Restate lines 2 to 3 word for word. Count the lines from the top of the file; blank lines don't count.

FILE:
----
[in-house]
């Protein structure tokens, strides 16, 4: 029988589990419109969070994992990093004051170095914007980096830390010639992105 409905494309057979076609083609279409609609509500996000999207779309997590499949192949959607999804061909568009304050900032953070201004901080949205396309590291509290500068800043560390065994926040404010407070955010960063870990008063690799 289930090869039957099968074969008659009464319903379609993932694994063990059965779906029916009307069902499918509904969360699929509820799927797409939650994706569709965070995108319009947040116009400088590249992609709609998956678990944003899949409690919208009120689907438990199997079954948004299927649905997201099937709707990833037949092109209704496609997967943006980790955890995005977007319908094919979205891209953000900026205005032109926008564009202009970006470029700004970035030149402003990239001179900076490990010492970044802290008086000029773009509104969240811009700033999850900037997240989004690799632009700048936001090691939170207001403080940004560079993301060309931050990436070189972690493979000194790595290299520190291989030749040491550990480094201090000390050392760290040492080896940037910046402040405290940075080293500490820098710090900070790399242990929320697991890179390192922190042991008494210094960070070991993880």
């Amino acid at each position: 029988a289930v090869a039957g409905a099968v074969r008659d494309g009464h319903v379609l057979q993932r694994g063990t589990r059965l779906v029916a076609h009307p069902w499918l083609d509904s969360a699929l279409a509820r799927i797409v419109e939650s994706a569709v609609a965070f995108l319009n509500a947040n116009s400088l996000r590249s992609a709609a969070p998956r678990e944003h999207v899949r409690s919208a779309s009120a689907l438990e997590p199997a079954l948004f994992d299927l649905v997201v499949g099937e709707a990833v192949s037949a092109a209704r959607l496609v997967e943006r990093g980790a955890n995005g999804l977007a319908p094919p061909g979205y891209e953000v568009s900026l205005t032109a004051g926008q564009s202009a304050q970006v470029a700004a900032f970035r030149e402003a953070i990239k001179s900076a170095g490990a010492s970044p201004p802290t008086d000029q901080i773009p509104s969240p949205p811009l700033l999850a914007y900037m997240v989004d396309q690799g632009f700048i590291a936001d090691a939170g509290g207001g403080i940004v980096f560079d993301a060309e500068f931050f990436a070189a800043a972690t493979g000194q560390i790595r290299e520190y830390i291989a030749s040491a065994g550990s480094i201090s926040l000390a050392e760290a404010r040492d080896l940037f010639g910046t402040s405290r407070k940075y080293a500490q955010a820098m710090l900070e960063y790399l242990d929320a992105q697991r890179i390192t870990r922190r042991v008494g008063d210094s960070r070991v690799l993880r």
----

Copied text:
């Protein structure tokens, strides 16, 4: 029988589990419109969070994992990093004051170095914007980096830390010639992105 409905494309057979076609083609279409609609509500996000999207779309997590499949192949959607999804061909568009304050900032953070201004901080949205396309590291509290500068800043560390065994926040404010407070955010960063870990008063690799 289930090869039957099968074969008659009464319903379609993932694994063990059965779906029916009307069902499918509904969360699929509820799927797409939650994706569709965070995108319009947040116009400088590249992609709609998956678990944003899949409690919208009120689907438990199997079954948004299927649905997201099937709707990833037949092109209704496609997967943006980790955890995005977007319908094919979205891209953000900026205005032109926008564009202009970006470029700004970035030149402003990239001179900076490990010492970044802290008086000029773009509104969240811009700033999850900037997240989004690799632009700048936001090691939170207001403080940004560079993301060309931050990436070189972690493979000194790595290299520190291989030749040491550990480094201090000390050392760290040492080896940037910046402040405290940075080293500490820098710090900070790399242990929320697991890179390192922190042991008494210094960070070991993880």
């Amino acid at each position: 029988a289930v090869a039957g409905a099968v074969r008659d494309g009464h319903v379609l057979q993932r694994g063990t589990r059965l779906v029916a076609h009307p069902w499918l083609d509904s969360a699929l279409a509820r799927i797409v419109e939650s994706a569709v609609a965070f995108l319009n509500a947040n116009s400088l996000r590249s992609a709609a969070p998956r678990e944003h999207v899949r409690s919208a779309s009120a689907l438990e997590p199997a079954l948004f994992d299927l649905v997201v499949g099937e709707a990833v192949s037949a092109a209704r959607l496609v997967e943006r990093g980790a955890n995005g999804l977007a319908p094919p061909g979205y891209e953000v568009s900026l205005t032109a004051g926008q564009s202009a304050q970006v470029a700004a900032f970035r030149e402003a953070i990239k001179s900076a170095g490990a010492s970044p201004p802290t008086d000029q901080i773009p509104s969240p949205p811009l700033l999850a914007y900037m997240v989004d396309q690799g632009f700048i590291a936001d090691a939170g509290g207001g403080i940004v980096f560079d993301a060309e500068f931050f990436a070189a800043a972690t493979g000194q560390i790595r290299e520190y830390i291989a030749s040491a065994g550990s480094i201090s926040l000390a050392e760290a404010r040492d080896l940037f010639g910046t402040s405290r407070k940075y080293a500490q955010a820098m710090l900070e960063y790399l242990d929320a992105q697991r890179i390192t870990r922190r042991v008494g008063d210094s960070r070991v690799l993880r």